The Turkish government has hired FBI Director Christopher Wray’s longtime friend and former law partner Andrew C. Hruska to work on an unspecified proposal to the Justice Department, reported by US media outlet The Daily Caller.
Basing on the newly filed government documents Chuck Ross, an investigative reporter of the Daily Caller, has written on Tuesday that Hruska, a partner at the law firm King & Spalding, recently registered as a foreign agent of Turkey, according to documents released by the Justice Department on Saturday.
The filings state that King & Spalding, where Wray worked until taking the FBI job, was hired “to prepare and present a proposal to the US Department of Justice for cooperation between the governments of the United States and Turkey regarding the handling of a US legal matter.”
“You are engaging the firm to provide legal services in connection with a specific matter,” reads a contract signed on Nov. 21, 2017 by Hruska and Turkish Ambassador Serdar Kılıc.
The Daily Caller wrote that there is no indication of impropriety with the agreement. And it is unclear whether the FBI would also be involved in the case that Hruska has been tapped to handle. But Hruska’s close relationship to Wray raises questions about the Turkish government’s rationale for hiring the lawyer. Hruska and Wray have known each other for 45 years and attended kindergarten, high school and college together. They worked together in the George W. Bush Justice Department before joining King & Spalding. Hruska vouched for Wray in several interviews prior to his confirmation as FBI director.
“He thinks clearly, he makes commitments, he keeps commitments,” Hruska told NPR of his pal in an interview earlier this year. Hruska’s hiring fits Ankara’s pattern of hiring well-connected lobbyists and lawyers to handle some of its most controversial projects.
Earlier this year, the Turkish government hired Trump confidant Rudolph Giuliani as part of the legal team representing Reza Zarrab, a Turkish-Iranian gold trader who faced money laundering and bribery charges for operating a scheme to skirt sanctions against Iran. The Turkish government and its autocratic President Recep Tayyip Erdoğan have kept a watchful eye on the case because of evidence that implicates Erdoğan and members of his family in the sanctions busting scheme.
The daily stated that Giuliani was hired to negotiate a potential deal between the Trump administration and Turkish government to prevent the Zarrab case from going to trial. The deal apparently fell through as Zarrab recently pleaded guilty and has testified against the Turkish government in federal court in New York City.
The Turkish embassy has also hired Ballard Partners, a Florida-based lobbying shop operated by Brian Ballard, one of the Trump campaign’s top Florida fundraisers.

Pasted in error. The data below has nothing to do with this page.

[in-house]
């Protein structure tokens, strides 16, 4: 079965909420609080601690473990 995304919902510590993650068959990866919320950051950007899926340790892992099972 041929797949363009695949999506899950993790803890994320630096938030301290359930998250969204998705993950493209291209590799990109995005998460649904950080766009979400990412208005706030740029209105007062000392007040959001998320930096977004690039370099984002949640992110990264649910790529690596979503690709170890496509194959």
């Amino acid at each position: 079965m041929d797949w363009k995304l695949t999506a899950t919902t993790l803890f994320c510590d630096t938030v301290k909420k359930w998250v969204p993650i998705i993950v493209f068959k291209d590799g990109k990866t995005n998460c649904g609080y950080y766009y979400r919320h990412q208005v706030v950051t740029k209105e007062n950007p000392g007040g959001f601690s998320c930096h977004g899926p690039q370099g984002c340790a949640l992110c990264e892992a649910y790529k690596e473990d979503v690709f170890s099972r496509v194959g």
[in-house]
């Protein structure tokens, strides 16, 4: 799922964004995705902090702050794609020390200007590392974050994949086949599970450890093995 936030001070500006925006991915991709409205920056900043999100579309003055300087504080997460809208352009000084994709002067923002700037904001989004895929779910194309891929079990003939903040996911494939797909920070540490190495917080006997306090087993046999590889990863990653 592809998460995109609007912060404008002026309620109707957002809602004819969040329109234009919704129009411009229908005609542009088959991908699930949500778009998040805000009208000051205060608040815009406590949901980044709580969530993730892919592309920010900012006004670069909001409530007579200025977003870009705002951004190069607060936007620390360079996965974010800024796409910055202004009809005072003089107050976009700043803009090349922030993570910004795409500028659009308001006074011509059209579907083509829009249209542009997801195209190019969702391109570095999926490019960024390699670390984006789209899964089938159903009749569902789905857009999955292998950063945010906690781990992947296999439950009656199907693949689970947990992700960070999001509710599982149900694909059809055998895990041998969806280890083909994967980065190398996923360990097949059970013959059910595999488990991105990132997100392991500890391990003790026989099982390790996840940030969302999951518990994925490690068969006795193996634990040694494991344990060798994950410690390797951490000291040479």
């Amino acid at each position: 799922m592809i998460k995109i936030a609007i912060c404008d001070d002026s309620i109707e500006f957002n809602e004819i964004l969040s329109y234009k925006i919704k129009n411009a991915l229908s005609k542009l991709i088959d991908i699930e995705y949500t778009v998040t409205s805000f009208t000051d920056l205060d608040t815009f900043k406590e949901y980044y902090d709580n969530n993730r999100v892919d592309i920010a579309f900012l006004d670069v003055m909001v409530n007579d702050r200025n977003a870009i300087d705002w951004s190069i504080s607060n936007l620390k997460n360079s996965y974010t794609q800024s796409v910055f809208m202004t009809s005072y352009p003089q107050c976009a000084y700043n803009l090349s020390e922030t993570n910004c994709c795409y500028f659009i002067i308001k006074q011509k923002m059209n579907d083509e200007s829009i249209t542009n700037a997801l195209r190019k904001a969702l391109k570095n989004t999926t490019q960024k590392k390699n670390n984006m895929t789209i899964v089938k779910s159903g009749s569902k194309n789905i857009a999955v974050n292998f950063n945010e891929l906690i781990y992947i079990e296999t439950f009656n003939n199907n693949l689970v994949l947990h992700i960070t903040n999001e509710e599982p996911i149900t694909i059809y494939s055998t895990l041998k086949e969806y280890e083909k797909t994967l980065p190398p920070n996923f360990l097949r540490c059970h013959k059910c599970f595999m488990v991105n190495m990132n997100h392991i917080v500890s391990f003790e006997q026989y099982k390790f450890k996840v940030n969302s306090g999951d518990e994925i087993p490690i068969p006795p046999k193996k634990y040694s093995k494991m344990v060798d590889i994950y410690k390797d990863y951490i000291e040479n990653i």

Ballard has been paid a total of $1,125 million so far this year by the Turkish government and Halkbank, a government-owned bank whose executives have been charged in the Zarrab case. Lobbying disclosure reports show that Ballard held several meetings with White House officials to discuss “US-Turkey relations.”
The Turkish government made another high-profile connection to Trumpworld last year. In Aug. 2016, a Turkish businessman who operates a trade group controlled by the government signed a $600,000 contract with retired Lt. Gen. Michael Flynn. The aim of the project was to develop a media campaign against Fethullah Gülen, a Turkish Muslim scholar living in exile in the US. Erdoğan has expressed outrage towards the US for harboring Gülen. He has raised Gülen’s extradition with both Presidents Trump and Obama, and his government ministers regularly broach the issue with top State Department and Justice Department officials.
The Turkish government claims to have turned over evidence tying Gülen to the coup. But Gülen denies being involved in the failed putsch, and the US government has indicated that the Turks have not provided enough evidence to support their allegations.
In another case, the Turkish government has pressured US authorities over charges filed against members of Erdoğan’s security for an attack they waged against peaceful protesters outside of Ambassador Kılıç’s residence in Washington, D.C. on May 16, 2017. Erdoğan and Kılıç were on the scene that day as a group of Erdoğan’s bodyguards and supporters attacked the protesters. Fifteen members of Erdoğan’s security detail and four civilian supporters of the authoritarian leader were indicted in the case.
According to the report by Daily Caller, there is no indication that Hruska has been involved in those cases, though it was revealed on Saturday that charges were dropped last month against four members of Erdoğan’s security detail.
The report said an English-language Turkish news outlet called Ahval reported that the charges were dropped on Nov. 7, a couple of weeks before Hruska signed the contract with the Turkish government. Hruska did not respond to a request for comment about the legal matter he was hired by the Turkish government to handle. The Turkish embassy also did not reply to a request for comment.